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All posts tagged "depth of field"


Wednesday, October 19, 2011

Lytro Announces the Lytro Camera; Focus After Shooting Now Reality?

Posted by Lee Yuan Sheng in "Digital Home Hardware & Accessories" @ 12:05 PM

http://allthingsd.com/20111019/lytr...amera-revealed/

"Today in San Francisco, digital camera and imaging start-up Lytro is unveiling a consumer digital camera that it claims will be the biggest technological jump since we started talking megapixels over 20 years ago."

Well, this is turning out to be some week. First the Canon EOS-1D X, now Lytro is announcing a shipping product of their technology. It's developing right now, but it seems to be simply called "Lytro", and will come with an 8x zoom lens, starting at a bright f/2.0. The camera captures "11 megarays", whatever that means. In an odd way of segmenting product that is more akin to smartphones than cameras, there will be an 8GB model at US$400 and a 16GB model at US$500. Ships in early 2012.

Edit: The form factor is certainly different, and having only two buttons mean it is definitely consumer-friendly. This could well be a disruptive camera, though a 1.5" LCD screen may not be that well received by many. Not to mention no user-replaceable battery and memory. Still it is interesting, and might send a message about simplicity to the traditional camera companies. Plus using a square aspect ratio reminds me of using medium format 6x6 cameras. Lots more coverage at the links below, so check them out!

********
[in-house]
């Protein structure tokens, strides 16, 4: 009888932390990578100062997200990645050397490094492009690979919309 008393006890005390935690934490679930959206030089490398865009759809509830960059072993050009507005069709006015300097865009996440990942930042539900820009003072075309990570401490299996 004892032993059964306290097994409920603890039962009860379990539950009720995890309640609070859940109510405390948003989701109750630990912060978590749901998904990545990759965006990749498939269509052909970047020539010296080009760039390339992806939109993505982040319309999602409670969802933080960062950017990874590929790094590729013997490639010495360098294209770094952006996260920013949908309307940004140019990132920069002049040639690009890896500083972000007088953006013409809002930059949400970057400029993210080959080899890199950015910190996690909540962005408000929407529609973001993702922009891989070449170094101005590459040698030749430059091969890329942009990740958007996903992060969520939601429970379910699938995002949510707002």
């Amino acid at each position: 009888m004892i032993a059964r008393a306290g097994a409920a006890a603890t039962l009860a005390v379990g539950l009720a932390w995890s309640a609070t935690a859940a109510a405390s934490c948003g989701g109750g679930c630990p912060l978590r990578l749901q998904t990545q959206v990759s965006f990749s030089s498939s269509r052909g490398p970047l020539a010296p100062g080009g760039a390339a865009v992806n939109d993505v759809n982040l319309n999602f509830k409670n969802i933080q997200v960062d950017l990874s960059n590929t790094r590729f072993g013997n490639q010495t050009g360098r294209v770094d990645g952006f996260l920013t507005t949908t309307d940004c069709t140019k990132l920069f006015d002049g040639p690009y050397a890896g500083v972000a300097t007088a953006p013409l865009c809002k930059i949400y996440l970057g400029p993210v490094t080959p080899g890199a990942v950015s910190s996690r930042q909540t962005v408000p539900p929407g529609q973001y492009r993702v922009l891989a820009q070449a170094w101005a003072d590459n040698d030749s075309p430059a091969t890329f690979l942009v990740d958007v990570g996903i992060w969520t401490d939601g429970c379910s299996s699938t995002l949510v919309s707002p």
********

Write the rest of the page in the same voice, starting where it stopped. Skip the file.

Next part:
More coverage:

Engadget, Engadget Hands-on

DPReview

TheVerge


Wednesday, June 22, 2011

Lytro's Allows You to Worry About Focus After You Shoot

Posted by Lee Yuan Sheng in "Digital Home News" @ 04:30 PM

http://blog.digitalrev.com/2011/06/...st-focus-later/

"Well, a company by the name of Lytro (sounds a bit like diet supplement or something) has apparently solved all those issues by creating a technology that will let you take the photo first and focus it later on your computer, according to a New York Times article."

Lytro has been making the news with their announcement of a camera that can capture an incredible depth of field first for post-processing depth of field effects later, but part of me wonders whether photographers want to spend more time in front of the computer as it is already? Even for a personal shoot, I easily wind up with 10-20 photos I want to keep, and spending the bare minimum 5 minutes in an image editing program for each means 1-2 hours in front of the computer!

Talk of technology in DSLRs seems a bit premature; Lytro seems to be targeting consumers with their first camera, and are going it alone without licensing the tech to the usual camera manufacturers. Application in a DSLR might be used to correct back and front focus issues however. Maybe a smart DSLR could keep the data as metadata, and present the option to move the focus distance in a RAW editor. But once again, do photographers want to spend more time in post-processing?

As for consumer compacts, this might be a way to get depth of field effects without buying a large sensor camera that is likely to be larger and more complicated to use. I wonder if the average consumer will be that interested in such a camera though. Maybe Lytro should just license the tech to mobile phone companies instead; that could well be a real win right there.


Thursday, September 10, 2009

Get Crazy Depth of Field with the Brenizer Method

Posted by Jason Dunn in "Digital Home Articles & Resources" @ 12:00 AM

http://photojojo.com/content/tutori...renizer-method/

"Do you dream of faster lenses, larger apertures, and ice cream? We do too! Too bad, brand new lenses don't drop into our laps everyday. Fortunately, photographer Ryan Brenizer has developed a way to get specular results from your thrifty fifty or a basic kit zoom lens. By stitching together multiple shots, Ryan makes impossibly shallow depths of field, possible."

This is something I'm going to have to try - it's extremely creative! Definitely not the kind of thing you'd tend to think of in terms of getting this great-looking effect. He also has a video up on Facebook that explains the process. If anyone has tried this method, please let me know how it turned out!


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